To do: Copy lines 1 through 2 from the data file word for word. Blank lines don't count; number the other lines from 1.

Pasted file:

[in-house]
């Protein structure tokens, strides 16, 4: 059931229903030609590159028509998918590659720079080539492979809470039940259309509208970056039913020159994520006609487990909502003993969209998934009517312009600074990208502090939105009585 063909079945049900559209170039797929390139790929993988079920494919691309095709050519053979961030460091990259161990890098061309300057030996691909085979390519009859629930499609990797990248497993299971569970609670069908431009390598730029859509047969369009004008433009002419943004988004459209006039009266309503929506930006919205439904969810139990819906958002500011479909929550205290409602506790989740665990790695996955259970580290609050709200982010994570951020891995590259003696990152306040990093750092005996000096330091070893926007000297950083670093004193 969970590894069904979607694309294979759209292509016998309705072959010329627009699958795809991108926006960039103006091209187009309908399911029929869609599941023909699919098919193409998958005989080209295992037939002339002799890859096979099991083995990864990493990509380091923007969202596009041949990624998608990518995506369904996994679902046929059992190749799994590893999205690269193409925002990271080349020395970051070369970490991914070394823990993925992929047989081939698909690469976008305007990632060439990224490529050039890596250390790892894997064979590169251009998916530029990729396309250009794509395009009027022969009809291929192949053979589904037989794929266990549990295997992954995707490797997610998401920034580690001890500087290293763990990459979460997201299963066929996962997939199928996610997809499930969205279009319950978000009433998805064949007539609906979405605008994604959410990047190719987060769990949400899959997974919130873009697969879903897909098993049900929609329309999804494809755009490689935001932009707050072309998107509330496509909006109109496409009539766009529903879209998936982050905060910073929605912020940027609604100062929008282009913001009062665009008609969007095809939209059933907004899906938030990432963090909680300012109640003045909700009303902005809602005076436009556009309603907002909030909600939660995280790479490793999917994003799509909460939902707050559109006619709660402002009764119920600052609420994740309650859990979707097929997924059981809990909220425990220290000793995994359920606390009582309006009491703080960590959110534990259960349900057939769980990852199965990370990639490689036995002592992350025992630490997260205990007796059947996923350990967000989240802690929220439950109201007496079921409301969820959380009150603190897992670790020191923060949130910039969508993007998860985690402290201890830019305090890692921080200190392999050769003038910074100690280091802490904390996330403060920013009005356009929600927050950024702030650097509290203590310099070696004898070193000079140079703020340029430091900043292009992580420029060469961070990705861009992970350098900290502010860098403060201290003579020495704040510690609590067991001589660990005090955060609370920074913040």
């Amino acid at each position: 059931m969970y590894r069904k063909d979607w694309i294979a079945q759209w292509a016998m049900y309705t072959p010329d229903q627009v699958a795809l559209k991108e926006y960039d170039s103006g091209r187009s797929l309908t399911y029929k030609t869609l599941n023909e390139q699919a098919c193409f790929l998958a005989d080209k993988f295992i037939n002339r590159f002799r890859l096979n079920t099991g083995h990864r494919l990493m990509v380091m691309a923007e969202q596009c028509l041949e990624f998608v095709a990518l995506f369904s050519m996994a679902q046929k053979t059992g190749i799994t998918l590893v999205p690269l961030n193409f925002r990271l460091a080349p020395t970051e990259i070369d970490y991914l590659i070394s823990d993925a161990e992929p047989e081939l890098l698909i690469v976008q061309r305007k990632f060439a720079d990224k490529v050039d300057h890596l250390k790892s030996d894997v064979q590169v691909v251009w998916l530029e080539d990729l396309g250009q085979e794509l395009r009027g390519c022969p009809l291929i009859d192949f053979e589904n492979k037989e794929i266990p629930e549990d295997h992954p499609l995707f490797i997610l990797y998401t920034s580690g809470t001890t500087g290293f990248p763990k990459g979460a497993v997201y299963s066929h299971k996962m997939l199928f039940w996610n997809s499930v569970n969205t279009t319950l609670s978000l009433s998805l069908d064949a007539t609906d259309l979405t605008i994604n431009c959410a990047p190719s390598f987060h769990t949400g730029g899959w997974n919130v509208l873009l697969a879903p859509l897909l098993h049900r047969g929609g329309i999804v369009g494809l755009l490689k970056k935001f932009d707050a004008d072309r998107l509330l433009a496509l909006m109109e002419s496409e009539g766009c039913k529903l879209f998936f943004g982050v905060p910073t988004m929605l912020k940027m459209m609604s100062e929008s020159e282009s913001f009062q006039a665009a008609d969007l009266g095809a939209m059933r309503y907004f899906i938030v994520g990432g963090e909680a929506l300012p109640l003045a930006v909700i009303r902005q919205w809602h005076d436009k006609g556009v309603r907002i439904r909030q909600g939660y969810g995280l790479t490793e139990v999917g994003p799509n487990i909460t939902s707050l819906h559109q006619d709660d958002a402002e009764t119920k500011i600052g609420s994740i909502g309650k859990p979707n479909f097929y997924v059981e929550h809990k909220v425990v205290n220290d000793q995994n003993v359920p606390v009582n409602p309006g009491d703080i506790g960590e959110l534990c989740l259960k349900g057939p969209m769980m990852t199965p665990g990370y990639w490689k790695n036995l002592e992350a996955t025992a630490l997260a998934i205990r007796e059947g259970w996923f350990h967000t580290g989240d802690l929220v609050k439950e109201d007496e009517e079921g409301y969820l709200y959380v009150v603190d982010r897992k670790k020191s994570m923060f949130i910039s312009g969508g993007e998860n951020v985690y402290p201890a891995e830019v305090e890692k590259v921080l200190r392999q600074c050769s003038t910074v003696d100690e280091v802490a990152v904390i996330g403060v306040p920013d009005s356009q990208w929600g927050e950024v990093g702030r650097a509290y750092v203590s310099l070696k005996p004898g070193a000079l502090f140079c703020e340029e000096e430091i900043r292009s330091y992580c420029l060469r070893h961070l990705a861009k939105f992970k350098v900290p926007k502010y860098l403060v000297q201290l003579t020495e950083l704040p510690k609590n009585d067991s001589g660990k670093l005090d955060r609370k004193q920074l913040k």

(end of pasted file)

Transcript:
[in-house]
């Protein structure tokens, strides 16, 4: 059931229903030609590159028509998918590659720079080539492979809470039940259309509208970056039913020159994520006609487990909502003993969209998934009517312009600074990208502090939105009585 063909079945049900559209170039797929390139790929993988079920494919691309095709050519053979961030460091990259161990890098061309300057030996691909085979390519009859629930499609990797990248497993299971569970609670069908431009390598730029859509047969369009004008433009002419943004988004459209006039009266309503929506930006919205439904969810139990819906958002500011479909929550205290409602506790989740665990790695996955259970580290609050709200982010994570951020891995590259003696990152306040990093750092005996000096330091070893926007000297950083670093004193 969970590894069904979607694309294979759209292509016998309705072959010329627009699958795809991108926006960039103006091209187009309908399911029929869609599941023909699919098919193409998958005989080209295992037939002339002799890859096979099991083995990864990493990509380091923007969202596009041949990624998608990518995506369904996994679902046929059992190749799994590893999205690269193409925002990271080349020395970051070369970490991914070394823990993925992929047989081939698909690469976008305007990632060439990224490529050039890596250390790892894997064979590169251009998916530029990729396309250009794509395009009027022969009809291929192949053979589904037989794929266990549990295997992954995707490797997610998401920034580690001890500087290293763990990459979460997201299963066929996962997939199928996610997809499930969205279009319950978000009433998805064949007539609906979405605008994604959410990047190719987060769990949400899959997974919130873009697969879903897909098993049900929609329309999804494809755009490689935001932009707050072309998107509330496509909006109109496409009539766009529903879209998936982050905060910073929605912020940027609604100062929008282009913001009062665009008609969007095809939209059933907004899906938030990432963090909680300012109640003045909700009303902005809602005076436009556009309603907002909030909600939660995280790479490793999917994003799509909460939902707050559109006619709660402002009764119920600052609420994740309650859990979707097929997924059981809990909220425990220290000793995994359920606390009582309006009491703080960590959110534990259960349900057939769980990852199965990370990639490689036995002592992350025992630490997260205990007796059947996923350990967000989240802690929220439950109201007496079921409301969820959380009150603190897992670790020191923060949130910039969508993007998860985690402290201890830019305090890692921080200190392999050769003038910074100690280091802490904390996330403060920013009005356009929600927050950024702030650097509290203590310099070696004898070193000079140079703020340029430091900043292009992580420029060469961070990705861009992970350098900290502010860098403060201290003579020495704040510690609590067991001589660990005090955060609370920074913040």